Philadelphia, April 1, 2012 – A trailblazing breakthrough in safety and convenience is now painted on the 1400 block of JFK Blvd. Across the street from Philadelphia’s majestic City Hall and in the shadow of the great seal of Philadelphia that hangs from the Municipal Services Building, the Mayor’s Office of Transportation and Utilities has installed space on the sidewalk for a pilot Electronic Device Lane, referred to as the E-Lane. The E-Lane is a dedicated sidewalk space exclusively for pedestrians who wish to use electronic devices while walking. The E-Lane pilot is scheduled to last for one week. The lane is easily identified with its bright lines and with a first of its kind distracted walker icon – reminiscent of the bicyclists icons found marked in the City’s bike lanes.
“Philadelphia is the city of firsts. On April 1st 2012, the world again sees a first in Philadelphia,” said Mayor Michael A. Nutter. “Stand on any sidewalk in Philadelphia you will see fellow citizens with busy lives who can’t take the time to look up from their IPhones, BlackBerries and other electronic devices. The E-Lane is a safe and convenient option for those distracted walkers and should make sidewalks safer for the rest of us.” The Mayor continued, “More Philadelphians than ever before rely on mobile technology to do business and stay in touch with family and friends . We need to accommodate them.”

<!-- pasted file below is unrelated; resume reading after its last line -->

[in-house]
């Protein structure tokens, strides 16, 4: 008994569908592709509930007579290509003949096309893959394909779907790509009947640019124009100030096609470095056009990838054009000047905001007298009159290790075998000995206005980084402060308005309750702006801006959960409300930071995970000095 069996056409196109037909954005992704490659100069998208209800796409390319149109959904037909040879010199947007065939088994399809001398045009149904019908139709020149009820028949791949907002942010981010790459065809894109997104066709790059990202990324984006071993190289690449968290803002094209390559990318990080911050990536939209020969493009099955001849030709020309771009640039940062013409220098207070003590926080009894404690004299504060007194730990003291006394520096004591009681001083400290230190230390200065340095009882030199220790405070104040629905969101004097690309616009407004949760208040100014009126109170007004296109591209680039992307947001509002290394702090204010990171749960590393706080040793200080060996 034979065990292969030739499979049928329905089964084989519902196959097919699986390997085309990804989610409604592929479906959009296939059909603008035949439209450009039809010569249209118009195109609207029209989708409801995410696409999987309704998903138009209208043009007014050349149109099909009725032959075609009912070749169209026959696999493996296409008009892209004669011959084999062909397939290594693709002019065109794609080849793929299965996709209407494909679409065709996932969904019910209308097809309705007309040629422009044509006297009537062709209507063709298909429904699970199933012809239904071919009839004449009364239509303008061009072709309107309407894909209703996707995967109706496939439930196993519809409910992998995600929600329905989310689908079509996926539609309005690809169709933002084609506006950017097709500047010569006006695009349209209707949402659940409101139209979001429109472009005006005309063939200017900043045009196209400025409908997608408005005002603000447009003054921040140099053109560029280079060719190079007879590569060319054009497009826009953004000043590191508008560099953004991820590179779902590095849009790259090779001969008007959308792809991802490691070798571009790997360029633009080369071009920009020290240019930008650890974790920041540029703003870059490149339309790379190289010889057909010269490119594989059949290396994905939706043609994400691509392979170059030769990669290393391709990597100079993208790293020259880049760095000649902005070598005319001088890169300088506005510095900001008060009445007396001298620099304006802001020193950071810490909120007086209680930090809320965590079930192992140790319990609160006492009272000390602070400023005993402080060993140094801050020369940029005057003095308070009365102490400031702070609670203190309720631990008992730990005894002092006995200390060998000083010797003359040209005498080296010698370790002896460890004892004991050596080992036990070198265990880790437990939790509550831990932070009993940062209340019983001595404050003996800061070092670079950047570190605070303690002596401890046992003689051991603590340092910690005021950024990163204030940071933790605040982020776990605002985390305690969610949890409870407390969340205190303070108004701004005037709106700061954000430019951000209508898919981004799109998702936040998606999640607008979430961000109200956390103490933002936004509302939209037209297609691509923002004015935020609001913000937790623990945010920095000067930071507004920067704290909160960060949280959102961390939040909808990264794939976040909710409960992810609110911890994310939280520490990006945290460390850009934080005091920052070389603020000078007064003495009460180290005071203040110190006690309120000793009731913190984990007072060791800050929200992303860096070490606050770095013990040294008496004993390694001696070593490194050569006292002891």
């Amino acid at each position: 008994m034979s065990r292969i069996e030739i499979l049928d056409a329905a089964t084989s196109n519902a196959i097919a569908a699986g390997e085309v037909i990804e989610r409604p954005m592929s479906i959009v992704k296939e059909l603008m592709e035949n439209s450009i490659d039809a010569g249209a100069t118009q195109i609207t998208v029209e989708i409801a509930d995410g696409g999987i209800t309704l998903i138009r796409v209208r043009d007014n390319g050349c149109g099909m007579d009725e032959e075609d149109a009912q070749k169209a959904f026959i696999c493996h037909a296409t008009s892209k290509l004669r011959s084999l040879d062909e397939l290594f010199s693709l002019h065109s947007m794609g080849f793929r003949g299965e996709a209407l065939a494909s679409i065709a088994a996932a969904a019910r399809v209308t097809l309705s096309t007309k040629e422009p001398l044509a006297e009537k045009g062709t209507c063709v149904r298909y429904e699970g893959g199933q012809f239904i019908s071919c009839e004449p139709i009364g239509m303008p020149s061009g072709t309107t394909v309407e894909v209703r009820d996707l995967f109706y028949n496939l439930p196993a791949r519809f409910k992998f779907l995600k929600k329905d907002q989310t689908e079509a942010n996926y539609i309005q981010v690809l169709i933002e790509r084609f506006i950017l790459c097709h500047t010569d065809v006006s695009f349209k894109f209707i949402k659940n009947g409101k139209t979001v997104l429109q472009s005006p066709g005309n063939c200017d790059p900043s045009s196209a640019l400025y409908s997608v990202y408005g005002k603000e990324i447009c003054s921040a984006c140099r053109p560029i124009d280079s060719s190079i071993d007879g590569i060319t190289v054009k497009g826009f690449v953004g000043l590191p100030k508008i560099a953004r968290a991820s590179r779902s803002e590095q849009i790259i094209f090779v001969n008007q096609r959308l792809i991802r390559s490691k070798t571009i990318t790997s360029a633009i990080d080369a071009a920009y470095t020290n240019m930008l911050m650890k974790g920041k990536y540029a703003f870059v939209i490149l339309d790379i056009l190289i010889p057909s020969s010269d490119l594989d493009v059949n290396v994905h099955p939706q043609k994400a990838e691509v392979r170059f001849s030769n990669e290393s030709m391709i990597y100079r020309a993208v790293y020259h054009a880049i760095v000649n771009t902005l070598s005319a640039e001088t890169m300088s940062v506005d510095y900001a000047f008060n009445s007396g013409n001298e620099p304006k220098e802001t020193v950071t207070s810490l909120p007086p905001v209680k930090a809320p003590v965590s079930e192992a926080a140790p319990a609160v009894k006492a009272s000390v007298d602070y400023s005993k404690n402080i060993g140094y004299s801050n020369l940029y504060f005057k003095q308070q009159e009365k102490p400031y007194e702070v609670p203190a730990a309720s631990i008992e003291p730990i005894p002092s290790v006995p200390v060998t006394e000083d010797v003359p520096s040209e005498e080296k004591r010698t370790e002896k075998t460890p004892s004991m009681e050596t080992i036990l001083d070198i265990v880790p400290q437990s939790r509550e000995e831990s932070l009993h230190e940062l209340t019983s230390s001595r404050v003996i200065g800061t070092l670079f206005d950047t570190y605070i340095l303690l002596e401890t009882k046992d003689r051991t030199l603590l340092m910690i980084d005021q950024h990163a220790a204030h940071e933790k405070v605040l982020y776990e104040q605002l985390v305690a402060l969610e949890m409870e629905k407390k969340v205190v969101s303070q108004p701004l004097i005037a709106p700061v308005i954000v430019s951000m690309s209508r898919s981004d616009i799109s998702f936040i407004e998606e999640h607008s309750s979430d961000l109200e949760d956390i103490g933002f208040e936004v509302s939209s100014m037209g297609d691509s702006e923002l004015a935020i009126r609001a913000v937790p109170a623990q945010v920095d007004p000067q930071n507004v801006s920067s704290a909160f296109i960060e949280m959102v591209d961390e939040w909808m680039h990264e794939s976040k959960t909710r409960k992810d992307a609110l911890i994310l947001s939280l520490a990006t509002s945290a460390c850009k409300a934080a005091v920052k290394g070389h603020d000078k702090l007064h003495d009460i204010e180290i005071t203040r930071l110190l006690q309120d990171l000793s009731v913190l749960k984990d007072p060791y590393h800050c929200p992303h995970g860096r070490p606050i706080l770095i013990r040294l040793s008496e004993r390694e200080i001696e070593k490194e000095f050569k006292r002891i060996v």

Deputy Mayor for Transportation and Utilities Rina Cutler noted, “We are all pedestrians. The transportation needs of Philadelphia are changing and my office is working hard to accommodate those changes. We’ve piloted bike lanes, transit improvements, parklets and other innovations. I am pleased to bring this latest pilot to our sidewalks.” Cutler added, “About every four hours a pedestrian in Philadelphia is struck by a car. The first thing one learns in kindergarten is to look both ways when crossing the street. Pedestrians have an important role to play in keeping themselves safe on the street: use crosswalks, wait for cross signals, turn down music and look up from electronic devices when crossing the street. At the end of the day we just want to get everyone home safely.”
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